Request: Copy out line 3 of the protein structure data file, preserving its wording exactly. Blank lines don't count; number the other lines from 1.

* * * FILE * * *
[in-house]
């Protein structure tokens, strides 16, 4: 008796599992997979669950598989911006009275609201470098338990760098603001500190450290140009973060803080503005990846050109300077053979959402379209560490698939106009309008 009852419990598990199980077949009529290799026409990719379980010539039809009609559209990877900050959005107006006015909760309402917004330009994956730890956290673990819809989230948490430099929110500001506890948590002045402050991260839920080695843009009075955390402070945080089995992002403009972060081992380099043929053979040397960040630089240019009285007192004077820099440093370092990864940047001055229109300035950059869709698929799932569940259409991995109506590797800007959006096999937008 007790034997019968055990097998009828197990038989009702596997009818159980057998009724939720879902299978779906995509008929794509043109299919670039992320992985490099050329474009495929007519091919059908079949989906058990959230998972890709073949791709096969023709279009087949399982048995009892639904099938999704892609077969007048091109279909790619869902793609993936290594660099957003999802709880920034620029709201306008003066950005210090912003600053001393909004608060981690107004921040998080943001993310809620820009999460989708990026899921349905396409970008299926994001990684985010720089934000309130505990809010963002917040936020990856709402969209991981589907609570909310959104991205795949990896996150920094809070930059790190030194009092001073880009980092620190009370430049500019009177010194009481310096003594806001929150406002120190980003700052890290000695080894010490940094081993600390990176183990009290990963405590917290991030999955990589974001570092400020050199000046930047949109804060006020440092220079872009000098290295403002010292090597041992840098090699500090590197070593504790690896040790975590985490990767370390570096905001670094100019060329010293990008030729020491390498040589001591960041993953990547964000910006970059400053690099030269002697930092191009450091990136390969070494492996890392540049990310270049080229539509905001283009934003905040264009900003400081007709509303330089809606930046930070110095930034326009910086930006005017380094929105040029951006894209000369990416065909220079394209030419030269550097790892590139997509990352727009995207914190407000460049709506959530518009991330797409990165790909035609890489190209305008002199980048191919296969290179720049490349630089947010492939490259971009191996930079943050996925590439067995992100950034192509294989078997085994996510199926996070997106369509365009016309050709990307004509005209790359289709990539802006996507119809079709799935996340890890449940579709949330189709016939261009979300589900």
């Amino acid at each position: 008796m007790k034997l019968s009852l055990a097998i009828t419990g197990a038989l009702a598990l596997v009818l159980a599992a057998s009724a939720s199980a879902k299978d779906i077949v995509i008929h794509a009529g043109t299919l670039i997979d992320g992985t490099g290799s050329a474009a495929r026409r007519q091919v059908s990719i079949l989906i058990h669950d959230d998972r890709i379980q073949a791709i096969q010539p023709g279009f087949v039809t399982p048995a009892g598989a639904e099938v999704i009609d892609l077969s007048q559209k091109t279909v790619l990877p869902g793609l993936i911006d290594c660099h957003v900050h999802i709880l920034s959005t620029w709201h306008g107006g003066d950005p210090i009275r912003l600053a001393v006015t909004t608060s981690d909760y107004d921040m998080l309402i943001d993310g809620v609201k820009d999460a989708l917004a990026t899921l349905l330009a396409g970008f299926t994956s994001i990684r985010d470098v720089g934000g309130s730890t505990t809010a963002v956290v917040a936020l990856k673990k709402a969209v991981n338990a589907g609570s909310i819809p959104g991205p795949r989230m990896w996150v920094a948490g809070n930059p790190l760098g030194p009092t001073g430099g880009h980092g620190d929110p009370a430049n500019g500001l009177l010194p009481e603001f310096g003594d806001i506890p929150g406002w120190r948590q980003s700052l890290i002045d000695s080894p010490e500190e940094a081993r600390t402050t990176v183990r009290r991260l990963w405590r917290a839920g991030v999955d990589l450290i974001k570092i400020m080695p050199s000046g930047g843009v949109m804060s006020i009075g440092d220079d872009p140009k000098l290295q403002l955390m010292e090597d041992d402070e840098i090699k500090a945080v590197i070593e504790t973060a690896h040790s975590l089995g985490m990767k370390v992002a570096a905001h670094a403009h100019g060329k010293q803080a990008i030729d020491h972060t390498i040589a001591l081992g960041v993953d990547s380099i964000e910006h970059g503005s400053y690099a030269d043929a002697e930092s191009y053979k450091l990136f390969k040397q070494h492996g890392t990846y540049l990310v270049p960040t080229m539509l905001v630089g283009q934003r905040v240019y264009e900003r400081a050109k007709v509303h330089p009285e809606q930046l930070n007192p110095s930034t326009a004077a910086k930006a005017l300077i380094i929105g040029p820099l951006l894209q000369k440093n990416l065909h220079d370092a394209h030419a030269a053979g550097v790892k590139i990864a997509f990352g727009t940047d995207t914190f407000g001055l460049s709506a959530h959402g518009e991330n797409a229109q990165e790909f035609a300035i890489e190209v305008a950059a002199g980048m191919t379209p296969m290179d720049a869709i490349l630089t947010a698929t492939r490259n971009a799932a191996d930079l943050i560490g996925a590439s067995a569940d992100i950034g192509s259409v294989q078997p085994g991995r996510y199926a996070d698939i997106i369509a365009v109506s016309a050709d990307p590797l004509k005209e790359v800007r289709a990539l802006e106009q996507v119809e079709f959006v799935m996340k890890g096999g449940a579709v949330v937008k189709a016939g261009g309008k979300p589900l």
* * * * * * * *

């Amino acid at each position: 008796m007790k034997l019968s009852l055990a097998i009828t419990g197990a038989l009702a598990l596997v009818l159980a599992a057998s009724a939720s199980a879902k299978d779906i077949v995509i008929h794509a009529g043109t299919l670039i997979d992320g992985t490099g290799s050329a474009a495929r026409r007519q091919v059908s990719i079949l989906i058990h669950d959230d998972r890709i379980q073949a791709i096969q010539p023709g279009f087949v039809t399982p048995a009892g598989a639904e099938v999704i009609d892609l077969s007048q559209k091109t279909v790619l990877p869902g793609l993936i911006d290594c660099h957003v900050h999802i709880l920034s959005t620029w709201h306008g107006g003066d950005p210090i009275r912003l600053a001393v006015t909004t608060s981690d909760y107004d921040m998080l309402i943001d993310g809620v609201k820009d999460a989708l917004a990026t899921l349905l330009a396409g970008f299926t994956s994001i990684r985010d470098v720089g934000g309130s730890t505990t809010a963002v956290v917040a936020l990856k673990k709402a969209v991981n338990a589907g609570s909310i819809p959104g991205p795949r989230m990896w996150v920094a948490g809070n930059p790190l760098g030194p009092t001073g430099g880009h980092g620190d929110p009370a430049n500019g500001l009177l010194p009481e603001f310096g003594d806001i506890p929150g406002w120190r948590q980003s700052l890290i002045d000695s080894p010490e500190e940094a081993r600390t402050t990176v183990r009290r991260l990963w405590r917290a839920g991030v999955d990589l450290i974001k570092i400020m080695p050199s000046g930047g843009v949109m804060s006020i009075g440092d220079d872009p140009k000098l290295q403002l955390m010292e090597d041992d402070e840098i090699k500090a945080v590197i070593e504790t973060a690896h040790s975590l089995g985490m990767k370390v992002a570096a905001h670094a403009h100019g060329k010293q803080a990008i030729d020491h972060t390498i040589a001591l081992g960041v993953d990547s380099i964000e910006h970059g503005s400053y690099a030269d043929a002697e930092s191009y053979k450091l990136f390969k040397q070494h492996g890392t990846y540049l990310v270049p960040t080229m539509l905001v630089g283009q934003r905040v240019y264009e900003r400081a050109k007709v509303h330089p009285e809606q930046l930070n007192p110095s930034t326009a004077a910086k930006a005017l300077i380094i929105g040029p820099l951006l894209q000369k440093n990416l065909h220079d370092a394209h030419a030269a053979g550097v790892k590139i990864a997509f990352g727009t940047d995207t914190f407000g001055l460049s709506a959530h959402g518009e991330n797409a229109q990165e790909f035609a300035i890489e190209v305008a950059a002199g980048m191919t379209p296969m290179d720049a869709i490349l630089t947010a698929t492939r490259n971009a799932a191996d930079l943050i560490g996925a590439s067995a569940d992100i950034g192509s259409v294989q078997p085994g991995r996510y199926a996070d698939i997106i369509a365009v109506s016309a050709d990307p590797l004509k005209e790359v800007r289709a990539l802006e106009q996507v119809e079709f959006v799935m996340k890890g096999g449940a579709v949330v937008k189709a016939g261009g309008k979300p589900l």